UAW Expected to Reach 70% at Volkswagen Next Month – Lula & Uber Cut a Deal on Hourly Wages – ALU Will Allow Democratic Elections

UAW filed for a union election today with 70% of the plant signing up to join the union. (UAW)


Greetings from Brazil, where President Lula has introduced a bill that would pay all app workers the minimum wage. 

Lula & Uber Strike Deal on Hourly Wage & Benefits

Today in Brasil, Lula announced that he struck a deal on a bill that would give Uber drivers the right to be paid $32 reals an hour (equivalent to $6.29 an hour). 

The bill would also force Uber to contribute to the Social Security payments of all drivers as well as giving women the right to maternity leave. It would also create a new job category as “autonomous platform” workers 

The bill now goes to the National Congress, controlled by a center-right coalition, where it is unclear if it will pass. Uber has already given its support to the bill. 

“Some time ago, no one in this country believed that it would be possible to establish a negotiation table between workers and businesspeople and that the result of that table would conclude in a different organization in the world of work,” said Lula in a ceremony introducing the bill. 

For more, check out G1

UAW Expected to File for Election at Volkswagen Next Month 

Earlier today, Payday Report broke the news that Mercedes Alabama workers could file for a union election “any day now” according to a local UAW leader. 

This weekend, the New York Times reported that UAW leaders expect to achieve 70% sign-up at Volkswagen in Chattanooga by next month. At which point they have indicated that they are likely to push for another union election. 

With both plants close to union certification elections and an ongoing organizing drive announced at Hyundai in nearby Montgomery, Alabama, the unions may make a joint push for certification at the same time. 

For more on the union drive in Chattanooga at Volkswagen check out this longer piece from the New York Times. 

Amazon Labor Union Members Win Right to Hold  Elections 

Last year Payday Report covered how many in the independent Amazon Labor Union (ALU) were upset that President Chris Smalls would not allow union elections for leadership positions. 

Now, after an internal referendum of union members this weekend, the union has decided to allow union leadership elections to take place. They also agreed to form a constitutional committee to look at changes to the union’s constitution. 

“We’re excited to announce that the vote for internal ALU elections passed with MAJORITY YES votes by members!” the ALU Democratic Reform Caucus said in a statement. “As the rank & file caucus of our union, we are proud to have organized for this, and proud to continue the vital struggle for worker democracy.” 

For more, check out the twitter page of the ALU Democratic Reform Caucus.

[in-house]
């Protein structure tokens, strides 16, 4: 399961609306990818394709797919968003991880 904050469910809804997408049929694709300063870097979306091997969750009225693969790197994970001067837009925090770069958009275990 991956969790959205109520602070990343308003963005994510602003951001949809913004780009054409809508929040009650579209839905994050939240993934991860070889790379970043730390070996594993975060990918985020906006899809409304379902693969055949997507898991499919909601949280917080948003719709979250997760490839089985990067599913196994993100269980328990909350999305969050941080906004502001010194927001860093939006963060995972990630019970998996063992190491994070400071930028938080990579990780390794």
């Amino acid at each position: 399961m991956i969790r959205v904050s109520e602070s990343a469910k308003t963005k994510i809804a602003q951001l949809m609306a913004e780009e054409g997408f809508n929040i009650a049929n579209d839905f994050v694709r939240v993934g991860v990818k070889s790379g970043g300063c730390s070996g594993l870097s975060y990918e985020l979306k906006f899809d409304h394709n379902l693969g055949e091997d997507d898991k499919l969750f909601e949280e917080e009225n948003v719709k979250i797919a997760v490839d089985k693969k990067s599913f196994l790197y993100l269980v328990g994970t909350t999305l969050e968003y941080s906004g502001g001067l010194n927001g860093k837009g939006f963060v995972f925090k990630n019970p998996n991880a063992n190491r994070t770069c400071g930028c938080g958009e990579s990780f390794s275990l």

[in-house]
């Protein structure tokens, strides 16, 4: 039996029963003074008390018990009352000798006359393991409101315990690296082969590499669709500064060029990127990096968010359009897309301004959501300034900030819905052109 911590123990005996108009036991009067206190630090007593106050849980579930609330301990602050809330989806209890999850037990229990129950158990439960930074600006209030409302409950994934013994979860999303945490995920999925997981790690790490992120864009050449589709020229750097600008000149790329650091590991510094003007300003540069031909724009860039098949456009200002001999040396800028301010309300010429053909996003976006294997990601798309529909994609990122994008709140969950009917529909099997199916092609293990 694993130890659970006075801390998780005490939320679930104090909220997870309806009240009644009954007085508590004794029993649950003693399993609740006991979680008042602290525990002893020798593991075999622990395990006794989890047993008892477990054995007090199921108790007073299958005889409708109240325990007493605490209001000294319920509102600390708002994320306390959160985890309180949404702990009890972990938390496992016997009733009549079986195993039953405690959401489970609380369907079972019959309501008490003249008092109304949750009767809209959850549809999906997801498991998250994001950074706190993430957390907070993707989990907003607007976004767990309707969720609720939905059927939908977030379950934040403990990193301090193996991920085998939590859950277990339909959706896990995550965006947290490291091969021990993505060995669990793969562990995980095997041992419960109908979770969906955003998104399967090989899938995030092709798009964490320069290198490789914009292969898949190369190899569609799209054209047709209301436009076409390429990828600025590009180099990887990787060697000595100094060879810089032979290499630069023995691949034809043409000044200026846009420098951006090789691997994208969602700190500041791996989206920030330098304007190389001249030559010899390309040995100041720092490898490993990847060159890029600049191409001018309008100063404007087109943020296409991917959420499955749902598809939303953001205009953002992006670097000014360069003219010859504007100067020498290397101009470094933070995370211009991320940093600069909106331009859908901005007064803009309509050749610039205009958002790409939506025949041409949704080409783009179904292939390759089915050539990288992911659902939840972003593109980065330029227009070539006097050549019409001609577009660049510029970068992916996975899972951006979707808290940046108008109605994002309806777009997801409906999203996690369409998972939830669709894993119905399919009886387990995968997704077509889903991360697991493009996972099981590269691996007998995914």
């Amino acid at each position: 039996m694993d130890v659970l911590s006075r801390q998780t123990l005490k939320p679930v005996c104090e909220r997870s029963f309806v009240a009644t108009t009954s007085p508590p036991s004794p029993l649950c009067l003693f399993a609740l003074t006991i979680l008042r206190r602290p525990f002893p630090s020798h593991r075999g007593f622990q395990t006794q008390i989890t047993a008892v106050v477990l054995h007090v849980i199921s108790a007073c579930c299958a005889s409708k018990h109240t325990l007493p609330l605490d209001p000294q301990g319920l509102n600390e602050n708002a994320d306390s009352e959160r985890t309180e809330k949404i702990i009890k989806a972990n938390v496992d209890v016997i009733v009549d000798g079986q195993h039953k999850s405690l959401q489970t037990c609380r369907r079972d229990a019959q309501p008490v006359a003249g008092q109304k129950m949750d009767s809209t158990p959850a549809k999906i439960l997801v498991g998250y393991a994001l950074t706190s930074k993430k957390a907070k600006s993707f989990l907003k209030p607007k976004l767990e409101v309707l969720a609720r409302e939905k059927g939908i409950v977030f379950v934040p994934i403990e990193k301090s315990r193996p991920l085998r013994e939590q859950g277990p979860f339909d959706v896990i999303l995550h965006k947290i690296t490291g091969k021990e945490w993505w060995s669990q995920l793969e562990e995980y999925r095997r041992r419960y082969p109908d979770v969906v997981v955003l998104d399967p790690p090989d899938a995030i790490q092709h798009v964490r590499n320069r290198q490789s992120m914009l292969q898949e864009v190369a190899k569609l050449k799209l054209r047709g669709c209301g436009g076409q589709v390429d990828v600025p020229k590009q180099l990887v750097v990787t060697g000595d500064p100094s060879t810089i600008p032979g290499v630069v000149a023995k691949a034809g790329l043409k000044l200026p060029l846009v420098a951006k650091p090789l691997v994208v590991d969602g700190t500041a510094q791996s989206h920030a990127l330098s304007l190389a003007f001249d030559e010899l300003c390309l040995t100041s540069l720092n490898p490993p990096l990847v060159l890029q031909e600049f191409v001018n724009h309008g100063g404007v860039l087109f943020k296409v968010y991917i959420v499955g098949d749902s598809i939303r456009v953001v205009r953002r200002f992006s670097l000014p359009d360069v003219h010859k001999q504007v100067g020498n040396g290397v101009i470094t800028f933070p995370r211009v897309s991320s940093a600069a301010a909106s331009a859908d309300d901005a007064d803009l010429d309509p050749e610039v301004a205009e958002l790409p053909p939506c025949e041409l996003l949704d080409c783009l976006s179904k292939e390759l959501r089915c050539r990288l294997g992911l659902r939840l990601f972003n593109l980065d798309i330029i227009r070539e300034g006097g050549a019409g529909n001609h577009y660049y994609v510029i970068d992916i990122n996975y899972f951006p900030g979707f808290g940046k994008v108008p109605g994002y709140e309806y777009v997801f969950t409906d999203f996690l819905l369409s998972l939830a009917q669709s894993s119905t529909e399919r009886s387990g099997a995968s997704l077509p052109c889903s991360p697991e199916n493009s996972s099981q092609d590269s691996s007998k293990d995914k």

After Outrage, Georgia Democrats Demonstrate Support for Delta Union Drive

Last week Payday Report covered how some Congressional Democrats in Georgia were refusing to take a position on the union drive at Delta, one of the largest employers in the state. 

Now Georgia Congressmen Hank Johnson and Standford Bishop have come out in support of workers unionizing at Delta. 

“I strongly support all workers’ right to collectively bargain for better wages, benefits, and working conditions and to enjoy the well-earned fruits of their labor,” wrote Johnson in a letter to Delta CEO Ed Bastian. “They deserve to feel seen and heard, and that includes the ability to make a well-informed decision regarding collective bargaining, without fear of retaliation from their employer. I urge Delta to remain a good faith partner as these discussions continue and respect the decision of its employees, regardless of the outcome.”

For more, on growing momentum among Georgia Democrats for the union drive at Delta, check out the Machinists page. 

Washington Democrats Fail to Advance Unemployment Benefits for Striking Workers

Finally, in February, the Washington State House passed a bill that would grant unemployment benefits to striking workers. However, the Washington State Senate failed to advance the bill before the session’s ending, restarting the legislative process all over again. 

“Senate Democrats couldn’t pull it together,” Joe Kendo, a leader of the Washington State Labor Council told the Washington State Standard.  “It was a real missed opportunity to help a lot of low-wage workers who have been organizing unions but who have corporate employers who refuse to bargain in good faith.” 

For more, check out the Washington State Standard

Strikes & News Happening Elsewhere 

Alright folks, that’s all for today. Keep sending tips, story ideas, complaints, and comments to [email protected] 

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Love & Solidarity, 


About the Author

Mike Elk
Mike Elk is an Emmy-nominated labor reporter and alumni of the Guardian. In addition to filing nearly 2,000 stories from 46 states, Elk traveled with Lula from Sáo Bernando do Campos all the way to the Oval Office in the White House. Credited by the Washington Post for being the first reporter to track the strike wave systematically, Elk started Payday Report using his NLRB settlement from being illegally fired for union organizing in 2015. He lives in his hometown of Pittsburgh and works frequently in Rio de Janeiro, where he attended college at PUC-Rio. He speaks both Portuguese and Pittsburghese fluently. His email is [email protected]